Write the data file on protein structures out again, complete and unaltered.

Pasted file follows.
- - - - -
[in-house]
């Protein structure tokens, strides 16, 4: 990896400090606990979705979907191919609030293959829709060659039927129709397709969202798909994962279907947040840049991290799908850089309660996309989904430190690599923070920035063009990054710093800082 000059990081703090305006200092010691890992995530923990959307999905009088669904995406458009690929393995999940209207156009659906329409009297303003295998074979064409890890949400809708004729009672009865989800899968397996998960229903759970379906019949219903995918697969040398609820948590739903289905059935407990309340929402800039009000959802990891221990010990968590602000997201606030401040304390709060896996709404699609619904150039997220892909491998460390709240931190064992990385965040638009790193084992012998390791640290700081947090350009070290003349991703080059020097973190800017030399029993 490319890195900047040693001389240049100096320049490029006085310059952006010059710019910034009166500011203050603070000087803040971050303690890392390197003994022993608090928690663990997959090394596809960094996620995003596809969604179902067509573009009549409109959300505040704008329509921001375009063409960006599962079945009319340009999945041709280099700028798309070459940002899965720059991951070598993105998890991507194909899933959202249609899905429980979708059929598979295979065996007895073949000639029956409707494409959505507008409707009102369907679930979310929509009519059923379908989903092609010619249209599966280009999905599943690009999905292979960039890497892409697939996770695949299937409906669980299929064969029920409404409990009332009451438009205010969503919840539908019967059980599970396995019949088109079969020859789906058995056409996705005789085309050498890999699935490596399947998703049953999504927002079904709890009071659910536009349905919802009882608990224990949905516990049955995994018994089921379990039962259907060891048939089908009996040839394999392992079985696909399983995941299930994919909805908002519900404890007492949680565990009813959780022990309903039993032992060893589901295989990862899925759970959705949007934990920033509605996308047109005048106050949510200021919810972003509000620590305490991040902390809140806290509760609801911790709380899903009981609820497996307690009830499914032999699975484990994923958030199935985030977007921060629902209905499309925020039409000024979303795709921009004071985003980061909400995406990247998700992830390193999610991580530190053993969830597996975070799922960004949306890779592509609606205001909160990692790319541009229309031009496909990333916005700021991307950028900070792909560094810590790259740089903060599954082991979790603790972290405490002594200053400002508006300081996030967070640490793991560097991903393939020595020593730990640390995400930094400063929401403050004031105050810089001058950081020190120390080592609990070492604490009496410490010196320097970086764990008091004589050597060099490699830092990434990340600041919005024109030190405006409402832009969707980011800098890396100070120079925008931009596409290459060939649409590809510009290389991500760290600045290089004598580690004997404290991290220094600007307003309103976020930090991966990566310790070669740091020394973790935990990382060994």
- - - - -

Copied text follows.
[in-house]
């Protein structure tokens, strides 16, 4: 990896400090606990979705979907191919609030293959829709060659039927129709397709969202798909994962279907947040840049991290799908850089309660996309989904430190690599923070920035063009990054710093800082 000059990081703090305006200092010691890992995530923990959307999905009088669904995406458009690929393995999940209207156009659906329409009297303003295998074979064409890890949400809708004729009672009865989800899968397996998960229903759970379906019949219903995918697969040398609820948590739903289905059935407990309340929402800039009000959802990891221990010990968590602000997201606030401040304390709060896996709404699609619904150039997220892909491998460390709240931190064992990385965040638009790193084992012998390791640290700081947090350009070290003349991703080059020097973190800017030399029993 490319890195900047040693001389240049100096320049490029006085310059952006010059710019910034009166500011203050603070000087803040971050303690890392390197003994022993608090928690663990997959090394596809960094996620995003596809969604179902067509573009009549409109959300505040704008329509921001375009063409960006599962079945009319340009999945041709280099700028798309070459940002899965720059991951070598993105998890991507194909899933959202249609899905429980979708059929598979295979065996007895073949000639029956409707494409959505507008409707009102369907679930979310929509009519059923379908989903092609010619249209599966280009999905599943690009999905292979960039890497892409697939996770695949299937409906669980299929064969029920409404409990009332009451438009205010969503919840539908019967059980599970396995019949088109079969020859789906058995056409996705005789085309050498890999699935490596399947998703049953999504927002079904709890009071659910536009349905919802009882608990224990949905516990049955995994018994089921379990039962259907060891048939089908009996040839394999392992079985696909399983995941299930994919909805908002519900404890007492949680565990009813959780022990309903039993032992060893589901295989990862899925759970959705949007934990920033509605996308047109005048106050949510200021919810972003509000620590305490991040902390809140806290509760609801911790709380899903009981609820497996307690009830499914032999699975484990994923958030199935985030977007921060629902209905499309925020039409000024979303795709921009004071985003980061909400995406990247998700992830390193999610991580530190053993969830597996975070799922960004949306890779592509609606205001909160990692790319541009229309031009496909990333916005700021991307950028900070792909560094810590790259740089903060599954082991979790603790972290405490002594200053400002508006300081996030967070640490793991560097991903393939020595020593730990640390995400930094400063929401403050004031105050810089001058950081020190120390080592609990070492604490009496410490010196320097970086764990008091004589050597060099490699830092990434990340600041919005024109030190405006409402832009969707980011800098890396100070120079925008931009596409290459060939649409590809510009290389991500760290600045290089004598580690004997404290991290220094600007307003309103976020930090991966990566310790070669740091020394973790935990990382060994």